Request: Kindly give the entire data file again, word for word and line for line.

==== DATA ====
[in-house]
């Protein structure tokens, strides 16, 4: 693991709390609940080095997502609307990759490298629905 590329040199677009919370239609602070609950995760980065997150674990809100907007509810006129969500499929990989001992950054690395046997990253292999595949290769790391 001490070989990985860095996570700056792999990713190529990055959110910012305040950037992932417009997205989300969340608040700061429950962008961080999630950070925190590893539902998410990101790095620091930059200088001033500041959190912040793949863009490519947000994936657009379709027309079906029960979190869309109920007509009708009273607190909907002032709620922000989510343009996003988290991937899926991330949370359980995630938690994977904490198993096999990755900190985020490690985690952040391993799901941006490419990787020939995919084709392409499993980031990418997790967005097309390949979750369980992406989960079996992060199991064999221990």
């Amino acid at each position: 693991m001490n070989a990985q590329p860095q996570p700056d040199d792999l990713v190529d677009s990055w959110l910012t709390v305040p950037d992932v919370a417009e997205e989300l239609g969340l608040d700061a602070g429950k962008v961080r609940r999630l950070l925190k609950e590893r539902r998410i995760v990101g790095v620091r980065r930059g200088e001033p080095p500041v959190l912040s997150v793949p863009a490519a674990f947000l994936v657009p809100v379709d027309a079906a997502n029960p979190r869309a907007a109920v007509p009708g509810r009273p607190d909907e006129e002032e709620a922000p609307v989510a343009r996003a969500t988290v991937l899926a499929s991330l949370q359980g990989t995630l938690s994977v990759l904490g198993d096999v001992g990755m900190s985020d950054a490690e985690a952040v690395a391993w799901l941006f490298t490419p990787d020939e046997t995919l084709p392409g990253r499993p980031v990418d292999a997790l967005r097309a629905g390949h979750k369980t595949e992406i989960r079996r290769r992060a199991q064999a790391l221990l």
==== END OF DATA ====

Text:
[in-house]
């Protein structure tokens, strides 16, 4: 693991709390609940080095997502609307990759490298629905 590329040199677009919370239609602070609950995760980065997150674990809100907007509810006129969500499929990989001992950054690395046997990253292999595949290769790391 001490070989990985860095996570700056792999990713190529990055959110910012305040950037992932417009997205989300969340608040700061429950962008961080999630950070925190590893539902998410990101790095620091930059200088001033500041959190912040793949863009490519947000994936657009379709027309079906029960979190869309109920007509009708009273607190909907002032709620922000989510343009996003988290991937899926991330949370359980995630938690994977904490198993096999990755900190985020490690985690952040391993799901941006490419990787020939995919084709392409499993980031990418997790967005097309390949979750369980992406989960079996992060199991064999221990």
């Amino acid at each position: 693991m001490n070989a990985q590329p860095q996570p700056d040199d792999l990713v190529d677009s990055w959110l910012t709390v305040p950037d992932v919370a417009e997205e989300l239609g969340l608040d700061a602070g429950k962008v961080r609940r999630l950070l925190k609950e590893r539902r998410i995760v990101g790095v620091r980065r930059g200088e001033p080095p500041v959190l912040s997150v793949p863009a490519a674990f947000l994936v657009p809100v379709d027309a079906a997502n029960p979190r869309a907007a109920v007509p009708g509810r009273p607190d909907e006129e002032e709620a922000p609307v989510a343009r996003a969500t988290v991937l899926a499929s991330l949370q359980g990989t995630l938690s994977v990759l904490g198993d096999v001992g990755m900190s985020d950054a490690e985690a952040v690395a391993w799901l941006f490298t490419p990787d020939e046997t995919l084709p392409g990253r499993p980031v990418d292999a997790l967005r097309a629905g390949h979750k369980t595949e992406i989960r079996r290769r992060a199991q064999a790391l221990l």